Review: Anonymous (2011)
For a film that purports to celebrate some of literature’s most sacred works and unveil the truth behind them, Anonymous is remarkably over-the-top and salacious, like an epic slice of historical gossip. Spectacle and intrigue can obviously lend extraordinary entertainment value in the right context, but Anonymous feels like a contextual quagmire, full of serious intentions but executed with a lurid gaze that undermines those intentions.
The results are unsurprising when one considers the man behind the camera. Roland Emmerich, Master of Destroying the World with Special Effects, is the film’s director, in what would seem to be a tremendous change of pace. But Emmerich doesn’t deviate from his usual tendencies, bending the Shakespearean period to match his form and style – proving once and for all that even makers of bad films can, in a way, be viewed as auteurs. The Emmerich stamp is all over this film, from the simple concept to the one-dimensional characterizations to the soap-operatic dramatization of events. Such transparent cinematic grandstanding can be fun, but the awkward blending of serious history with Emmerich’s sensibility doesn’t enrich its filmmaker as much as cheapen the history.
Anonymous puts a dramatic spin on the Oxfordian Theory of Shakespearean authorship, which posits that all of the works we attribute to “William Shakespeare” were, in fact, written by Edward de Vere, 17th Earl of Oxford. It is the most popular of the many fringe theories questioning the validity of Shakespeare’s authorship, though it remains a fringe theory nonetheless. The vast majority of Shakespearean scholars vehemently object to such theories as specious at best and entirely baseless at worst, yet proponents of the Oxfordian theory assert that the understood historical record was falsified to protect the author’s true identity. Oxfordians argue that the real author of the Shakespearean canon must have been a well-educated aristocrat, and the personal and political implications of the works must have been autobiographical, thus precluding the scribe from taking public credit.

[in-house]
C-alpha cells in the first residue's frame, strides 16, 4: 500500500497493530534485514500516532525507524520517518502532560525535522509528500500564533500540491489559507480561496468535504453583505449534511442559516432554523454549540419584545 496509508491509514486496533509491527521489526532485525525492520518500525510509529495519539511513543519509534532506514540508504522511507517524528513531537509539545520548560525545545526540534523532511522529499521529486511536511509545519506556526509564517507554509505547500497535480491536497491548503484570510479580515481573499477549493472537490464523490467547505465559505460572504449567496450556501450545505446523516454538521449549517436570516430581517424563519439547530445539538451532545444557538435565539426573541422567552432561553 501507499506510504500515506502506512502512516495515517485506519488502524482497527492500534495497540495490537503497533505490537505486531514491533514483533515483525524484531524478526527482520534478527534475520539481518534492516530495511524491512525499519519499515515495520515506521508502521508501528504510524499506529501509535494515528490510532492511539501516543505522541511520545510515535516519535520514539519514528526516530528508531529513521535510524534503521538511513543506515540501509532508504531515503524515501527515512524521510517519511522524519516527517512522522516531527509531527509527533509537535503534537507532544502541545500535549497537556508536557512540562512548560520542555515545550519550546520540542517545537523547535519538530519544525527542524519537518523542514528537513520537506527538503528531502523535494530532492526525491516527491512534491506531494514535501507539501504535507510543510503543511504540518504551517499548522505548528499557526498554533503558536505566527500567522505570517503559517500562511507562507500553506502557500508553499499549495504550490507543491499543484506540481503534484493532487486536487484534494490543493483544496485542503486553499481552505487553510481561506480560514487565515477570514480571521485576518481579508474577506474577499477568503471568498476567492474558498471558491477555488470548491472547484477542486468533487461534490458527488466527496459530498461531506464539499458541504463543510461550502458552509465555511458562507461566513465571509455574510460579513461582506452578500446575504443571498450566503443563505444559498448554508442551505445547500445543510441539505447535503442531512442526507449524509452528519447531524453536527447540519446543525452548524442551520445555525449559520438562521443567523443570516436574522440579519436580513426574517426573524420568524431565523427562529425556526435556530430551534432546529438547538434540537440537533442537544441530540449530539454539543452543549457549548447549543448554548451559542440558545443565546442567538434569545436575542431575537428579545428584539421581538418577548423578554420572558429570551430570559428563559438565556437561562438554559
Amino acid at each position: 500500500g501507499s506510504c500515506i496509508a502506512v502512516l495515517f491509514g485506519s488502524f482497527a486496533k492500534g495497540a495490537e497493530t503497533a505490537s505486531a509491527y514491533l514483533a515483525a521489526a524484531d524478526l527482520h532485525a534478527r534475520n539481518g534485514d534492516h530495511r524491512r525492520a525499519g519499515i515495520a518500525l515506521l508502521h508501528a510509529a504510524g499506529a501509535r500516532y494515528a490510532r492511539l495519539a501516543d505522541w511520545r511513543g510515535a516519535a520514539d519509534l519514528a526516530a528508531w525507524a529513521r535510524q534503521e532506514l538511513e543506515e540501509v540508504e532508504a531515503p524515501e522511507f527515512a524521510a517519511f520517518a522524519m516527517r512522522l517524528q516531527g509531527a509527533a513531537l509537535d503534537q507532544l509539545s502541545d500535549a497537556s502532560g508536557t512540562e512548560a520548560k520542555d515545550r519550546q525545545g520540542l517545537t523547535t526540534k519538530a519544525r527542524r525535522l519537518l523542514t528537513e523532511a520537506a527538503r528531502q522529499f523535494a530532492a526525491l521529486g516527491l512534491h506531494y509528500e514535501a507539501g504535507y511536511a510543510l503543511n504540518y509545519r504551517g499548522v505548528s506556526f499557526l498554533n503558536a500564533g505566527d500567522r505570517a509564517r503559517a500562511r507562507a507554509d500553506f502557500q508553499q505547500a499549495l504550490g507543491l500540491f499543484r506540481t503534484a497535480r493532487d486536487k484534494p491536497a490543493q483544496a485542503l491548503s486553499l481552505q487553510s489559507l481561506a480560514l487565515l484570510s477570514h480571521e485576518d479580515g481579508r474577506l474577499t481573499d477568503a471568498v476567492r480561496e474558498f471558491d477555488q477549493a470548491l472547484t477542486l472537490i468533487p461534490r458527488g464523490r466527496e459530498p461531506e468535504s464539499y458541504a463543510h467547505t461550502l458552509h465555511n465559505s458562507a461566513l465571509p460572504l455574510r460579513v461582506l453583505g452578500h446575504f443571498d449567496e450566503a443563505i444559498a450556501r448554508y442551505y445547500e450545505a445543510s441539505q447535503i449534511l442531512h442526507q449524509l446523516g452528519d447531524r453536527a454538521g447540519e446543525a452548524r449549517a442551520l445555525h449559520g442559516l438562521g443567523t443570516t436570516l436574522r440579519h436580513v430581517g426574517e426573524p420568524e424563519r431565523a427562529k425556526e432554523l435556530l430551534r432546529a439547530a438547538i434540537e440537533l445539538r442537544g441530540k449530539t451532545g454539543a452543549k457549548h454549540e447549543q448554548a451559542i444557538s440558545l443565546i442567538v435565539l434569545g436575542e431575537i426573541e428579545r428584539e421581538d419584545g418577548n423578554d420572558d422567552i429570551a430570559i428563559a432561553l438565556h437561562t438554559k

Years of stylistic comparisons have shown that de Vere’s style didn’t resemble Shakespeare’s in the slightest, and the former died in 1604, pre-dating publication and performance of at least 10 Shakespeare plays. And yet the Oxfordian theory carries on, its most current and notable disciple being, apparently, Roland Emmerich.
Questionable story origins aside, Emmerich is in full command of the film’s technical specs. Thankfully, he doesn’t twist history to the point where aliens, hell-bent on usurping credit from de Vere and placing it at Shakespeare’s feet, destroy all of England in a spectacular CG attack. He does, however, create a 16th century London almost entirely out of a seamless blend of CG and art direction, a feat that resembles Emmerich’s best-ever use of visual effects. Sebastien T. Krawinkel’s Production Design and Lisy Christl’s lavish period costuming are both deserving of Oscar consideration. Befitting of its majestic source, Anonymous is certainly a well-mounted production.
The content, however, is a different story. Anonymous was apparently a passion project for Emmerich, who in promotional interviews has discussed how important it was for him to tell this story and “get the truth out.” Yet for a film that is intended as factual truth, it is drawn with such broad sensationalism that any of its claims are automatically questionable. Emmerich and screenwriter John Orloff have constructed a period epic of high personal, political, and even sexual intrigue. They elevate Edward de Vere (Rhys Ifans) into a literary genius who must sacrifice his authorship to protect his aristocratic standing and simplify Queen Elizabeth I (played as a young woman by Joely Richardson and in her older years by Richardson’s mother, Vanessa Redgrave) into a wide-eyed, wishy-washy queen rendered weak by Edward’s prose. Shakespeare himself (Rafe Spall) is portrayed as a 16th-century version of a Judd Apatow character, a drunken degenerate actor who stumbles about town ogling women. The characterization is ridiculously broad, though Spall dives headfirst into what becomes a standout comedic performance. But such ludicrous one-dimensional representations of complicated characters demeans the already controversial subject matter and exposes Anonymous as little more than a standard-order Emmerich movie filtered through a time machine.
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